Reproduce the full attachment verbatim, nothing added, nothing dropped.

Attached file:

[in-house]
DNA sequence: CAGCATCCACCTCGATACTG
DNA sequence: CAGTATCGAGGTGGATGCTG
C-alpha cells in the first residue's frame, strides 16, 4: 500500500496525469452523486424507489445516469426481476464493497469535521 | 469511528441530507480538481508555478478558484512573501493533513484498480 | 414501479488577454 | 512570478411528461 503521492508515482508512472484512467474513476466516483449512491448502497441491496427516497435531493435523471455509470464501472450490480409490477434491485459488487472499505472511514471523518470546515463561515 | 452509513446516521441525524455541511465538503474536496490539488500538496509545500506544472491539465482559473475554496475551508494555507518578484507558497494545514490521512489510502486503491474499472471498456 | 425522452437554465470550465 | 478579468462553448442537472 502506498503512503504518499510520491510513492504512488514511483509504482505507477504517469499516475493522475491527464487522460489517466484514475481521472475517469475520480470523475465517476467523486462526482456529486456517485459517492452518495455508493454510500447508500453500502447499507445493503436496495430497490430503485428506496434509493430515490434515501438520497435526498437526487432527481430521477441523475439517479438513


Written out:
[in-house]
DNA sequence: CAGCATCCACCTCGATACTG
DNA sequence: CAGTATCGAGGTGGATGCTG
C-alpha cells in the first residue's frame, strides 16, 4: 500500500496525469452523486424507489445516469426481476464493497469535521 | 469511528441530507480538481508555478478558484512573501493533513484498480 | 414501479488577454 | 512570478411528461 503521492508515482508512472484512467474513476466516483449512491448502497441491496427516497435531493435523471455509470464501472450490480409490477434491485459488487472499505472511514471523518470546515463561515 | 452509513446516521441525524455541511465538503474536496490539488500538496509545500506544472491539465482559473475554496475551508494555507518578484507558497494545514490521512489510502486503491474499472471498456 | 425522452437554465470550465 | 478579468462553448442537472 502506498503512503504518499510520491510513492504512488514511483509504482505507477504517469499516475493522475491527464487522460489517466484514475481521472475517469475520480470523475465517476467523486462526482456529486456517485459517492452518495455508493454510500447508500453500502447499507445493503436496495430497490430503485428506496434509493430515490434515501438520497435526498437526487432527481430521477441523475439517479438513